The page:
The Zookeeper’s Wife: A War Story, by Diane Ackerman is an amazing book on so many levels. From incredible word-images, to profound scenarios, Ackerman takes us on a journey through Warsaw, Poland, through the eyes of two zookeepers, Jan and Antonina Zabrinski. Jan was the director of the Warsaw Zoo, Antonina was his wife.

It is an incredible story of fortitude and strength, love of animals (large and tiny) and love of humanity. The Zabinskis felt that every organism, no matter how minute, was a part of the scheme of the earth and universe. This attitude prompted them to take the course of action that they did. The force involved in Jan and Antonina’s acts of human kindness are not only conceived out of circumstance, but out of their almost innate necessity to save Jewish individuals in WWII Warsaw. They were not Jewish, in fact Jan declared himself an atheist, and Antonina was a Catholic. They knew the risks they were taking, but chose to help others at the expense of not only their lives, but their young son’s life, and their newborn daughter’s life. Jan and Antonina had a deep respect and devotion to caring for life, in all of its forms, from the most minute insect, bit of algae or moss, to the largest of animals, including their favorite lynxes.

It was this devotion, their ideals and values for what constitutes life and its worth, and their moral code, which consumed their every thought and emotion during World War II. This innate passion for saving life, turned their villa and the zoo into a refuge, for animals that you wouldn’t expect to find in a zoo setting. This is true account is one of many unusual stories to come out of World War II.  Antonina played a large role while Jan was off at war, and when he was imprisoned, in continuing to keep the Jews and partisans hidden. Through journals, articles, and historical documentation, the author has written the Zabrinksi’s unique Holocaust story, from their extremely unusual perspective.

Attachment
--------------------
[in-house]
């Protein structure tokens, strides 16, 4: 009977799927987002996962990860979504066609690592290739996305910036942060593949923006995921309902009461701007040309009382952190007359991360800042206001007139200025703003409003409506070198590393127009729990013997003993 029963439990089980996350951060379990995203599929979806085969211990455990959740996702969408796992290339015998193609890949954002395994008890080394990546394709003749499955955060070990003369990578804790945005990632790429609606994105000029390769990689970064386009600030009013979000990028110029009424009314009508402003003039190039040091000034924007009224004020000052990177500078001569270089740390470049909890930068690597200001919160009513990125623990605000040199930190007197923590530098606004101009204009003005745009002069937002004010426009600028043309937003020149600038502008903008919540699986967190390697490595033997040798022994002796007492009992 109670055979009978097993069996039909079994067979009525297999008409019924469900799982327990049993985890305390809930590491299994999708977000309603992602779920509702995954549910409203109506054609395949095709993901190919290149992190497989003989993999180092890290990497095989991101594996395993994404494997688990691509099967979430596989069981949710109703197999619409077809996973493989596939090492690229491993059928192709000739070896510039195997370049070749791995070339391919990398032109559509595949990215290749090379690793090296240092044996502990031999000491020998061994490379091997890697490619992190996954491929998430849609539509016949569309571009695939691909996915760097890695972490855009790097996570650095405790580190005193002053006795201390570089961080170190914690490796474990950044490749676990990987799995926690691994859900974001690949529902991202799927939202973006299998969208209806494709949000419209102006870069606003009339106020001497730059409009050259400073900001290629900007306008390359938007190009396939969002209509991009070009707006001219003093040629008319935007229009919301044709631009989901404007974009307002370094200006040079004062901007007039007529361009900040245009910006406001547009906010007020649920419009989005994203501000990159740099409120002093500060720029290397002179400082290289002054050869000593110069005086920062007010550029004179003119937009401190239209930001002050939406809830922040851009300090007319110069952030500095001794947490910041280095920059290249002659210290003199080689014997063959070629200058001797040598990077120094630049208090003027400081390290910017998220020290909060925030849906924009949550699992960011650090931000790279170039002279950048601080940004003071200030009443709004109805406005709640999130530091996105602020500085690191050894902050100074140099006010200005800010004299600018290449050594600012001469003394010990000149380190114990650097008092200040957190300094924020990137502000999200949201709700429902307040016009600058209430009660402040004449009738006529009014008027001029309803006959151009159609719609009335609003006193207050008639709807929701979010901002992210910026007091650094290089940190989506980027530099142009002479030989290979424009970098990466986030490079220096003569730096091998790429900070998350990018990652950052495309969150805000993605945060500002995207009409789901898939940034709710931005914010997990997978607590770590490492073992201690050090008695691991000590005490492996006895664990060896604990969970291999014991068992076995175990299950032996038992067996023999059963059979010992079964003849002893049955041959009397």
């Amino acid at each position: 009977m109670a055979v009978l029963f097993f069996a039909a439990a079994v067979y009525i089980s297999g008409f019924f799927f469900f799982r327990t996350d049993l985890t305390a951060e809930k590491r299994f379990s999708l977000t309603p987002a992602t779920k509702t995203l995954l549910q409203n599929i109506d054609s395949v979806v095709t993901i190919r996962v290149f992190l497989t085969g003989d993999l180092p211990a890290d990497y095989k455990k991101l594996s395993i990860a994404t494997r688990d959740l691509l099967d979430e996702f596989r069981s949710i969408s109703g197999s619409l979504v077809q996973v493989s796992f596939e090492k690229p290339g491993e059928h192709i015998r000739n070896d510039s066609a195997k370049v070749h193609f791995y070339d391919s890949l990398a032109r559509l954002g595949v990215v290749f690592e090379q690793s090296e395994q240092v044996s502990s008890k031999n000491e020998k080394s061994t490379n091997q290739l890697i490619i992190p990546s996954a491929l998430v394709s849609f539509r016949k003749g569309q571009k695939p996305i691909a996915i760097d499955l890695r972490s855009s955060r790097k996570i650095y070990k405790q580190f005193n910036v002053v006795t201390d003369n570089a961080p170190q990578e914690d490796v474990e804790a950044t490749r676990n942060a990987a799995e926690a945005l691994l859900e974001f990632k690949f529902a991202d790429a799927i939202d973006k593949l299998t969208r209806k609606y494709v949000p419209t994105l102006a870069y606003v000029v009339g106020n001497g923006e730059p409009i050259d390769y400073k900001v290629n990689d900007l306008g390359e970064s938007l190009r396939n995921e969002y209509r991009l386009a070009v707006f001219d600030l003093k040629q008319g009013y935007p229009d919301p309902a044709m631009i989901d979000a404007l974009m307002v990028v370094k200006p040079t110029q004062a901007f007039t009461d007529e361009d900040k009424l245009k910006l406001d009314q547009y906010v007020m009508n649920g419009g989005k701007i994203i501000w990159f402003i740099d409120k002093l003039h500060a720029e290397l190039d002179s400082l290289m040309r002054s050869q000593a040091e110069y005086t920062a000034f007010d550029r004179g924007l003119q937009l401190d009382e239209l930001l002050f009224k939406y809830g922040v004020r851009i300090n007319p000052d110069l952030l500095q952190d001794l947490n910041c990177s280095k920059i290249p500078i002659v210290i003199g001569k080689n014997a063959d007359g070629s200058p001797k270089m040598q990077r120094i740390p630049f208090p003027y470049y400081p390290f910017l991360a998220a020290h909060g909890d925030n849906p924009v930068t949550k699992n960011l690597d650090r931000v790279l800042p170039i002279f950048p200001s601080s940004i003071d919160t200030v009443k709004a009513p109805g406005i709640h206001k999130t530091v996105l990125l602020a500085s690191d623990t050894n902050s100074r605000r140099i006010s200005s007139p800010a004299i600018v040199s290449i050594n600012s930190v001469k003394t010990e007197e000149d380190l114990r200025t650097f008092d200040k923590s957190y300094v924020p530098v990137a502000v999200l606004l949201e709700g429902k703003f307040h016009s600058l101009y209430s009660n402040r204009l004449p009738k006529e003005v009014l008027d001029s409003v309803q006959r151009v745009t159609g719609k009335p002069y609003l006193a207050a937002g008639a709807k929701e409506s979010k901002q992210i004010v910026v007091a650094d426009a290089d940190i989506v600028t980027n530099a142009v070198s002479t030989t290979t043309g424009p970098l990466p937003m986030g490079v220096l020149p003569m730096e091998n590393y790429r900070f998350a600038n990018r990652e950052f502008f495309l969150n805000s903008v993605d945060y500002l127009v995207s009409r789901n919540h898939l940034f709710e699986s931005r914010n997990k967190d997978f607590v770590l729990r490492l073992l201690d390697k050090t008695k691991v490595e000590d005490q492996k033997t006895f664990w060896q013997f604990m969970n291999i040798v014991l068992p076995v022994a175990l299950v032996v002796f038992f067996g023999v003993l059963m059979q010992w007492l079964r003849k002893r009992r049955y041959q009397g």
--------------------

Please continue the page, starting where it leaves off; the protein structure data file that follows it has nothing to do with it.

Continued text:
The author had access to Antonina’s diary, and has infused the pages with direct quotes from it. It was a barbarous time period, and the brutality and harshness is reflected quite well within the book. The word imagery is strong, and it is sometimes difficult to discern where Antonina began, and where Ackerman evokes her own telling. Nonetheless, the book is factual, within its poetic aspects. Some details are sweetened, mainly pertaining to the people, animals and their lives within the confines of the villa. The author infuses some of her own thoughts, blending them with Antonina’s (she, herself states this) The Holocaust itself, and atrocious events and occurrences are not sugared in any aspect. The entire family is portrayed in the book.

The zoo and the villa become a human menagerie, no let me say they become a menagerie for both humans and other life forms, tiny to huge. It was like a Noah’s Ark. Each with their own respective and unique personality, each with their own needs and strengths, adapting within unique surroundings and under difficult circumstances. All life forms in the villa live together in a carnival and tour de farce environment, yet live in harmony. The Zookeeper’s Wife chronicles human and animals, and their lives within the confines of the Holocaust and war-torn Poland like it has never been documented before.

The heroine’s actions are vividly demonstrated throughout the book, Antonina’s almost innate sense of not only caring for the animals in the zoo, but getting into their minds, and reading their thoughts, sparked her passion for the value of life, the worth of all animals, small to great, that encouraged her in her endeavors to shelter almost 300 Jews in the zoo, within the confines of barred cages, underground passages, huts, secret hiding places in her villa, etc. Any place she could conceive of as a dwelling for hiding Jews, became one. Any disguise thought of was utilized for the Jews, whether it be aunt, uncle, or other visiting relatives and friends, ruses were created.

Antonina’s story, taken from her journal is captivating, poignant, intriguing, humorous, tear-jerker material, and compelling as no other story you have read. Ackerman’s story, which surrounds Antonina’s, is poetic prose, a weaving of lives. She is often seems long-winded in her descriptions and word images, but once you get past them, you realize there is a purpose behind the prose. Ackerman wrote this way for a reason, and it isn’t necessarily apparent in the beginning.